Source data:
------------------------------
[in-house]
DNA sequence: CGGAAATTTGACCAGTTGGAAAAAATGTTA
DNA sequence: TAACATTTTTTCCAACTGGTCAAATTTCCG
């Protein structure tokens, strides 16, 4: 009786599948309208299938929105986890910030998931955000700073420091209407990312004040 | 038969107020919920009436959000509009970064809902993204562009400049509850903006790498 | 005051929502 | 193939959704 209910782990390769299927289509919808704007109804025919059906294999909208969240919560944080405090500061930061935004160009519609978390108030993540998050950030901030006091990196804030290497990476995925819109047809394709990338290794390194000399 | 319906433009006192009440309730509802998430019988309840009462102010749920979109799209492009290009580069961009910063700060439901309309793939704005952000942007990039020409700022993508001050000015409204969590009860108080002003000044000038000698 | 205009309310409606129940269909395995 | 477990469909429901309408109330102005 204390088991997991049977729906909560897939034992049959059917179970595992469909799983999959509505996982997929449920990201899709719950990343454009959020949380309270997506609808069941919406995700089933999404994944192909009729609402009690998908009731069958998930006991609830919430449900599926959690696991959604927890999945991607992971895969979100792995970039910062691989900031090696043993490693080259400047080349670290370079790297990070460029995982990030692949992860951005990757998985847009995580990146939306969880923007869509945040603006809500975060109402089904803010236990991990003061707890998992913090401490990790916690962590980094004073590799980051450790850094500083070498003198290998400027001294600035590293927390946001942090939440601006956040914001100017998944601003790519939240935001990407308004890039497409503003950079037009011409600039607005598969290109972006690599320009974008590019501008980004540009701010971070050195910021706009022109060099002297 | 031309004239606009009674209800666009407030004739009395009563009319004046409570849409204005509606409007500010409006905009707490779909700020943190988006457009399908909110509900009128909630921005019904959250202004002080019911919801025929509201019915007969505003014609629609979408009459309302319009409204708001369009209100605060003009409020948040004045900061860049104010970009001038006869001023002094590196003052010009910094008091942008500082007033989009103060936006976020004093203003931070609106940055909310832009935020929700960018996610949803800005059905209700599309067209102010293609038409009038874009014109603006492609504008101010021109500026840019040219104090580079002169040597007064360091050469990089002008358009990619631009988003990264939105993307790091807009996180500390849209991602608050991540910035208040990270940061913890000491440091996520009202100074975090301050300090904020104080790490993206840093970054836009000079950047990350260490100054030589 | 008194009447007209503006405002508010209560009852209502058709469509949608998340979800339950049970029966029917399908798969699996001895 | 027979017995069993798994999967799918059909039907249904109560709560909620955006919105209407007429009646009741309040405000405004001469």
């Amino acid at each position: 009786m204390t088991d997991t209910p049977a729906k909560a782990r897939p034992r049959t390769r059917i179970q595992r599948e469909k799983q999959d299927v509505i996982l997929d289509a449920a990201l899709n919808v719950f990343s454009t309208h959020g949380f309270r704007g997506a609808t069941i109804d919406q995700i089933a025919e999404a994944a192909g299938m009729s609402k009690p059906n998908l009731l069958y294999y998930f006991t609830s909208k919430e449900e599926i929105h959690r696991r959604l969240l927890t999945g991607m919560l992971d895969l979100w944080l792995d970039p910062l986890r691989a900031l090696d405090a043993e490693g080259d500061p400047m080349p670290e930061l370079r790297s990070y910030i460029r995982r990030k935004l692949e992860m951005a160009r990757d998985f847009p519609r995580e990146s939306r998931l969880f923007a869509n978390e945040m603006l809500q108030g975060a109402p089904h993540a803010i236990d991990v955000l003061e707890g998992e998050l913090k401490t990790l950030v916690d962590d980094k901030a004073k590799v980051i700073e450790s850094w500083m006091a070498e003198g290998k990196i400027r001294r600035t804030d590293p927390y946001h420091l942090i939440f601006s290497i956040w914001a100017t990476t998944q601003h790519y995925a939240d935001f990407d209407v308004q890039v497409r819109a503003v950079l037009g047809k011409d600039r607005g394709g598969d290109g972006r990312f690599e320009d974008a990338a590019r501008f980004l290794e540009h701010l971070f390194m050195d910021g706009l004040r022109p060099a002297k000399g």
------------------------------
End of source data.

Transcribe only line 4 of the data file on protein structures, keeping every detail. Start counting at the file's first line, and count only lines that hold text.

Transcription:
């Protein structure tokens, strides 16, 4: 009786599948309208299938929105986890910030998931955000700073420091209407990312004040 | 038969107020919920009436959000509009970064809902993204562009400049509850903006790498 | 005051929502 | 193939959704 209910782990390769299927289509919808704007109804025919059906294999909208969240919560944080405090500061930061935004160009519609978390108030993540998050950030901030006091990196804030290497990476995925819109047809394709990338290794390194000399 | 319906433009006192009440309730509802998430019988309840009462102010749920979109799209492009290009580069961009910063700060439901309309793939704005952000942007990039020409700022993508001050000015409204969590009860108080002003000044000038000698 | 205009309310409606129940269909395995 | 477990469909429901309408109330102005 204390088991997991049977729906909560897939034992049959059917179970595992469909799983999959509505996982997929449920990201899709719950990343454009959020949380309270997506609808069941919406995700089933999404994944192909009729609402009690998908009731069958998930006991609830919430449900599926959690696991959604927890999945991607992971895969979100792995970039910062691989900031090696043993490693080259400047080349670290370079790297990070460029995982990030692949992860951005990757998985847009995580990146939306969880923007869509945040603006809500975060109402089904803010236990991990003061707890998992913090401490990790916690962590980094004073590799980051450790850094500083070498003198290998400027001294600035590293927390946001942090939440601006956040914001100017998944601003790519939240935001990407308004890039497409503003950079037009011409600039607005598969290109972006690599320009974008590019501008980004540009701010971070050195910021706009022109060099002297 | 031309004239606009009674209800666009407030004739009395009563009319004046409570849409204005509606409007500010409006905009707490779909700020943190988006457009399908909110509900009128909630921005019904959250202004002080019911919801025929509201019915007969505003014609629609979408009459309302319009409204708001369009209100605060003009409020948040004045900061860049104010970009001038006869001023002094590196003052010009910094008091942008500082007033989009103060936006976020004093203003931070609106940055909310832009935020929700960018996610949803800005059905209700599309067209102010293609038409009038874009014109603006492609504008101010021109500026840019040219104090580079002169040597007064360091050469990089002008358009990619631009988003990264939105993307790091807009996180500390849209991602608050991540910035208040990270940061913890000491440091996520009202100074975090301050300090904020104080790490993206840093970054836009000079950047990350260490100054030589 | 008194009447007209503006405002508010209560009852209502058709469509949608998340979800339950049970029966029917399908798969699996001895 | 027979017995069993798994999967799918059909039907249904109560709560909620955006919105209407007429009646009741309040405000405004001469």